Hello and Welcome
This blog is an attempt to help readers by sharing what I have learned from many years of experience as a psychologist.
In terms of credibility, I offer the following. I am a licensed New York psychologist and for decades have been a psychotherapist for adults, individuals and couples. Additional credentials include having earned tenure and full professor status at a local college, chairing the undergraduate and graduate psychology department for over ten years. The New York State Psychological Association and the Westchester County Psychological Association have honored me with several awards. I am a member the American Psychological Association and adhere to the guidance of their ethical standards. My writing has been published in a book, journals, professional publications and newsletters. I enjoy and appreciate my work.
I believe psychology can improve lives because the evidence is overwhelmingly. One example of psychology’s effectiveness is psychotherapy.
Still, some question whether psychotherapy can even work, let alone be highly effective. Reams of research don’t convince the doubters. To them, I have a simple question: have you ever had a conversation with someone that has helped you, perhaps even profoundly? Everyone I know has said yes, they have had the experience of talking with someone - friend, teacher, supervisor, parent, grandparent, someone - and gained significantly from the exchange. From that common experience, it is easy to conclude that talking to someone can make a profound difference. The real question is, can you find a therapist who can converse with you in a way that helps? The search for a good psychotherapist can be a challenge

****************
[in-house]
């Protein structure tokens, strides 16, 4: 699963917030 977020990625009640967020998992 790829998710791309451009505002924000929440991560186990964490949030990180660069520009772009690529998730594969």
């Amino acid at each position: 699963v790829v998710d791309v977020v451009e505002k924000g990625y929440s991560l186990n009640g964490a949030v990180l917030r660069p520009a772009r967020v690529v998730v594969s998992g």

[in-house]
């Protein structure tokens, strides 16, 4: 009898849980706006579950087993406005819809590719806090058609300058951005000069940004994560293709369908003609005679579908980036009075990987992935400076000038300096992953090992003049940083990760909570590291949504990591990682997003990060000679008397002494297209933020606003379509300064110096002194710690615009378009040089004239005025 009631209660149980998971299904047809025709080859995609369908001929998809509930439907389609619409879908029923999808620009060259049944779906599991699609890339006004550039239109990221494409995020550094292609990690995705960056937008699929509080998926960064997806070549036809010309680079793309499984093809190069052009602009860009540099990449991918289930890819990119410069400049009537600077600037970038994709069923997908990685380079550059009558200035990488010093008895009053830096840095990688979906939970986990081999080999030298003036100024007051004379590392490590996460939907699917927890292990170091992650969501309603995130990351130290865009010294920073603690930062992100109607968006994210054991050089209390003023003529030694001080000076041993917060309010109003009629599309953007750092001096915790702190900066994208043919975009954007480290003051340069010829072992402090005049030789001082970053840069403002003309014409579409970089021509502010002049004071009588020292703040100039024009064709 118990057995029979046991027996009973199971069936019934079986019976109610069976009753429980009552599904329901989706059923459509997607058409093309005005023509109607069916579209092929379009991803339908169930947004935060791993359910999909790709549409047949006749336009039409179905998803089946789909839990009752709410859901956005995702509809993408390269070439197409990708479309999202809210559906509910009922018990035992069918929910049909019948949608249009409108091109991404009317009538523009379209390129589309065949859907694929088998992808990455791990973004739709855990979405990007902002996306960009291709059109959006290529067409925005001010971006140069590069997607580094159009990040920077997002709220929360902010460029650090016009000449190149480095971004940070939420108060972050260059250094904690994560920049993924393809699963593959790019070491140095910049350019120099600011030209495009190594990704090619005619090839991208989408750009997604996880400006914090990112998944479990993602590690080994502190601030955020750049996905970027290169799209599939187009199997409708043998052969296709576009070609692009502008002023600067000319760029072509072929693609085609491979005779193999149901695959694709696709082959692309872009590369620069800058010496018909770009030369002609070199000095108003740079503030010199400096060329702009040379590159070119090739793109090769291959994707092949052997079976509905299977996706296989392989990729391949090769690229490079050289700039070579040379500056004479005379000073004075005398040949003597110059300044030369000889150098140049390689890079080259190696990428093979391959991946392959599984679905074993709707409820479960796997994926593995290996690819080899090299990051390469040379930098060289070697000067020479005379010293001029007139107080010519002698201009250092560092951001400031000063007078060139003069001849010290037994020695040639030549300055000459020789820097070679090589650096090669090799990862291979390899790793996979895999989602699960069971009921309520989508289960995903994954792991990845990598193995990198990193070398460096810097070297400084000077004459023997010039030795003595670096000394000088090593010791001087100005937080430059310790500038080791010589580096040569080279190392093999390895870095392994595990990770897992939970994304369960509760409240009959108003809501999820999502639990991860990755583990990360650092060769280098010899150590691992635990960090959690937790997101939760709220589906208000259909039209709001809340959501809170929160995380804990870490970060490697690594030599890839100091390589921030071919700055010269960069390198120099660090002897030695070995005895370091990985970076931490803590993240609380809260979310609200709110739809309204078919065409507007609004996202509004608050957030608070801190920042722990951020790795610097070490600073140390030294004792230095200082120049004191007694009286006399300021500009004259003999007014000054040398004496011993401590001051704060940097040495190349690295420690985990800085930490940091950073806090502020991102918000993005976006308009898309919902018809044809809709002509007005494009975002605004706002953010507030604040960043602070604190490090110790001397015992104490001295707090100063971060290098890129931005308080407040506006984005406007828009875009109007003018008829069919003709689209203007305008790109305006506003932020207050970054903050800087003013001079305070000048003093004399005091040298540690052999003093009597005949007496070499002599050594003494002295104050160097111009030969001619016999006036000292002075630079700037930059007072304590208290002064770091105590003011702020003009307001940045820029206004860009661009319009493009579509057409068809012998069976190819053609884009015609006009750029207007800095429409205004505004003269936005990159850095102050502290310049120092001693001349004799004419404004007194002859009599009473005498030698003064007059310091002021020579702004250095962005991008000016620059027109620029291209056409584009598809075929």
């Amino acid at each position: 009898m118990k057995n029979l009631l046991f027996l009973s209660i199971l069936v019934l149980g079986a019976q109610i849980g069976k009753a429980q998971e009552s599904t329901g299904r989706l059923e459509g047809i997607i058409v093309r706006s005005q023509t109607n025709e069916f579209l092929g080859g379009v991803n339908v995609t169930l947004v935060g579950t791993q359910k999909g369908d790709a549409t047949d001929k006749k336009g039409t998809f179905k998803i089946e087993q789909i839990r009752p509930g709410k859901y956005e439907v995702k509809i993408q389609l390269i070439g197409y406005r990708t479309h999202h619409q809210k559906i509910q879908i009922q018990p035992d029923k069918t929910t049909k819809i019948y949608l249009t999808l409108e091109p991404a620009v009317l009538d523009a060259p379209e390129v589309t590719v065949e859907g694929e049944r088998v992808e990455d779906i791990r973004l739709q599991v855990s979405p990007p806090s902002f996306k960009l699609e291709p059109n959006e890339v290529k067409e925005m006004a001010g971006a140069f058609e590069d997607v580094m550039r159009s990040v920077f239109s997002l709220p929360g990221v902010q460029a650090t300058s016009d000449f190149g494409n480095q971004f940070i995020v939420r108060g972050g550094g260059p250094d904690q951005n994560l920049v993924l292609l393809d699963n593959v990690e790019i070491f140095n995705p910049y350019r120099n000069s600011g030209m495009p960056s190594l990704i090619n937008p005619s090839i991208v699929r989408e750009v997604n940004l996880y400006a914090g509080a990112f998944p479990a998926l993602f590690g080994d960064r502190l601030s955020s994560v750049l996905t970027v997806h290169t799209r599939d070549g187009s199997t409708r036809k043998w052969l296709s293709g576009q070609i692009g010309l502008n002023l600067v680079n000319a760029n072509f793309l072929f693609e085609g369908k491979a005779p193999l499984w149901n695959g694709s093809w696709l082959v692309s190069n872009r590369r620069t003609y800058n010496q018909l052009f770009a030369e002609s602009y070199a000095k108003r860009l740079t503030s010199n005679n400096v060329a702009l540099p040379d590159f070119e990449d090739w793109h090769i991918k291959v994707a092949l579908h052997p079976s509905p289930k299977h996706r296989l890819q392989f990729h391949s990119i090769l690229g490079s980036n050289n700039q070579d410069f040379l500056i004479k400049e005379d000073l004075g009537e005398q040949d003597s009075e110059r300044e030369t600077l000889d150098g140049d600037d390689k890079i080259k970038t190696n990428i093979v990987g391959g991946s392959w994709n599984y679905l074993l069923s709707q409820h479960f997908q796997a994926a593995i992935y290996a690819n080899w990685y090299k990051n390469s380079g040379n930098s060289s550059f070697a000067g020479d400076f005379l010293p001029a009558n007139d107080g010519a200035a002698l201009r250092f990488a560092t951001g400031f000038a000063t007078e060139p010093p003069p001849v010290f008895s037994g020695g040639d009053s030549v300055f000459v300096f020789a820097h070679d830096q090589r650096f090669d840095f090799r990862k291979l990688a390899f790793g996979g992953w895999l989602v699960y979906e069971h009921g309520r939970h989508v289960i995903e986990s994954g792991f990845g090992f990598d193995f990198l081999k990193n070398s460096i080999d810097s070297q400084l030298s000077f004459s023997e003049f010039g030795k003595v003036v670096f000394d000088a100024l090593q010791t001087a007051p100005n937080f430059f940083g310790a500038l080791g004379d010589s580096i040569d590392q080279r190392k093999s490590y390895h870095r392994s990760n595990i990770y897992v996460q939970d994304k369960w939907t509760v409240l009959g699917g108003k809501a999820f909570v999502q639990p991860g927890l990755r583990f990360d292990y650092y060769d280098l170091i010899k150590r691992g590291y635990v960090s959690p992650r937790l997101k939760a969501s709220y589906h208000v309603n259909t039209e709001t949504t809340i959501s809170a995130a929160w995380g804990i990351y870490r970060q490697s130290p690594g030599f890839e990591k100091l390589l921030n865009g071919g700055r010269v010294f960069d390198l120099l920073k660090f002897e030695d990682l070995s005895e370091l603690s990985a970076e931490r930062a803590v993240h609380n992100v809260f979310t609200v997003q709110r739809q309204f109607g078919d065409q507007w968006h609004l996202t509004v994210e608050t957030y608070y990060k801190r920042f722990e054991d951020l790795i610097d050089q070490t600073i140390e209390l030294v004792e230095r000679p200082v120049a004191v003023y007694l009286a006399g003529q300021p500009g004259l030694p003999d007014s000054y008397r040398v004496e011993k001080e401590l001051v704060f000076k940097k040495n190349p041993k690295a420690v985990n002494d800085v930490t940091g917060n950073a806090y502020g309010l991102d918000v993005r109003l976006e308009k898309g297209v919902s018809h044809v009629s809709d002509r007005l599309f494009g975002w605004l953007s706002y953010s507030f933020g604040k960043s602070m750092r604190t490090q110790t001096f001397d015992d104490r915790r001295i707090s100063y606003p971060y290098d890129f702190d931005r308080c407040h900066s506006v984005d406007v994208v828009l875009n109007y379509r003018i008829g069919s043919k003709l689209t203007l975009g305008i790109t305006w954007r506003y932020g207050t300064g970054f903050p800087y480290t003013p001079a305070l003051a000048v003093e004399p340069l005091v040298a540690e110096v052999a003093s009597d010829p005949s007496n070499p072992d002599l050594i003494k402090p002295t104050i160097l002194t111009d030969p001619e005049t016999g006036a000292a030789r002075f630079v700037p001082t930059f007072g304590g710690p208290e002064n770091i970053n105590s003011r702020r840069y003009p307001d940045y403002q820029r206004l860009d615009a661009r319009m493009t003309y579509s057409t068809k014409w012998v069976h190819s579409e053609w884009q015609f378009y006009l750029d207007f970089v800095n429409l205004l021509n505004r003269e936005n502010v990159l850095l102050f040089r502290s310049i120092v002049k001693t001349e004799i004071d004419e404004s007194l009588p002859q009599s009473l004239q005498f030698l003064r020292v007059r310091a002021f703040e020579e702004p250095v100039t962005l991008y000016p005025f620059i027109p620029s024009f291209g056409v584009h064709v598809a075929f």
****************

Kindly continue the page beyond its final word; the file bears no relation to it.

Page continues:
Psychotherapy is not the only way to grow, change and or resolve problems. It isn’t for everyone. The great psychoanalyst Karen Horney said, “Fortunately, analysis (the primary form of psychotherapy in her day) is not the only way to resolve inner conflicts. Life itself still remains a very effective therapist”. In fact, current research shows that those who simply take a little time most days to reflect on their behavior and goals, are significantly more likely to change and achieve their goals.
Just because I am a therapist does not necessarily mean that I understand life more or better, or can always give the best advice. I invite you to respond to these blogs. Perhaps if we correspond about the issues raised here, we will find better insights and answers than I offer from writing alone at my computer.
Similarly in therapy, it is very important that both patient and therapist collaborate, work together to understand and find a path forward. Again, research demonstrates that the chances for good psychotherapy outcomes are best when both patient and therapist pool their knowledge and experience to work together in the service of the patient’s goals.
Are you considering psychotherapy for yourself? Are you in therapy and have questions or observations? To continue to learn, always improving my psychotherapy skills and adding knowledge from research and the experiences of others, I welcome your thoughts.